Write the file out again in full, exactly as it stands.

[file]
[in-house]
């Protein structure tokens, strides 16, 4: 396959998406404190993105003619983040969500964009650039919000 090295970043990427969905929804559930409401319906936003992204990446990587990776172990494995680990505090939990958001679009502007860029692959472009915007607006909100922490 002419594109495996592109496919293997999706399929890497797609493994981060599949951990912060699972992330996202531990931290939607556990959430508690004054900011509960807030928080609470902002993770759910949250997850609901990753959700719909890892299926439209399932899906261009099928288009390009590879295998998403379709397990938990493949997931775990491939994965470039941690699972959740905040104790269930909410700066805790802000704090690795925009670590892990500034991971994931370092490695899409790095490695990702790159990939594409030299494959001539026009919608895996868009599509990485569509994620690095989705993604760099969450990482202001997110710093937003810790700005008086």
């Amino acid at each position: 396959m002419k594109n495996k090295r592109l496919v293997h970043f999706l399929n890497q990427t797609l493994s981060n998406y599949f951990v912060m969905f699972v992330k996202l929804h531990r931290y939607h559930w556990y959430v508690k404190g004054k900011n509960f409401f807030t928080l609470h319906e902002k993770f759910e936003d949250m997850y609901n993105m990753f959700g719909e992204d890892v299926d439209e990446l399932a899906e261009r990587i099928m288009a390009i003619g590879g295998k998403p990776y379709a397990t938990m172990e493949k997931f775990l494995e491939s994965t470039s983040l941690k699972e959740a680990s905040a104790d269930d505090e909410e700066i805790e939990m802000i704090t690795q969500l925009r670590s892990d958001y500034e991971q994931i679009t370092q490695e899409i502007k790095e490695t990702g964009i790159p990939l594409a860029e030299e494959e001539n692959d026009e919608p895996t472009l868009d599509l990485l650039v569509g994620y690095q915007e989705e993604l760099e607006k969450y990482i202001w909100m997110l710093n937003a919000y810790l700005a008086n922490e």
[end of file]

[in-house]
């Protein structure tokens, strides 16, 4: 396959998406404190993105003619983040969500964009650039919000 090295970043990427969905929804559930409401319906936003992204990446990587990776172990494995680990505090939990958001679009502007860029692959472009915007607006909100922490 002419594109495996592109496919293997999706399929890497797609493994981060599949951990912060699972992330996202531990931290939607556990959430508690004054900011509960807030928080609470902002993770759910949250997850609901990753959700719909890892299926439209399932899906261009099928288009390009590879295998998403379709397990938990493949997931775990491939994965470039941690699972959740905040104790269930909410700066805790802000704090690795925009670590892990500034991971994931370092490695899409790095490695990702790159990939594409030299494959001539026009919608895996868009599509990485569509994620690095989705993604760099969450990482202001997110710093937003810790700005008086």
């Amino acid at each position: 396959m002419k594109n495996k090295r592109l496919v293997h970043f999706l399929n890497q990427t797609l493994s981060n998406y599949f951990v912060m969905f699972v992330k996202l929804h531990r931290y939607h559930w556990y959430v508690k404190g004054k900011n509960f409401f807030t928080l609470h319906e902002k993770f759910e936003d949250m997850y609901n993105m990753f959700g719909e992204d890892v299926d439209e990446l399932a899906e261009r990587i099928m288009a390009i003619g590879g295998k998403p990776y379709a397990t938990m172990e493949k997931f775990l494995e491939s994965t470039s983040l941690k699972e959740a680990s905040a104790d269930d505090e909410e700066i805790e939990m802000i704090t690795q969500l925009r670590s892990d958001y500034e991971q994931i679009t370092q490695e899409i502007k790095e490695t990702g964009i790159p990939l594409a860029e030299e494959e001539n692959d026009e919608p895996t472009l868009d599509l990485l650039v569509g994620y690095q915007e989705e993604l760099e607006k969450y990482i202001w909100m997110l710093n937003a919000y810790l700005a008086n922490e």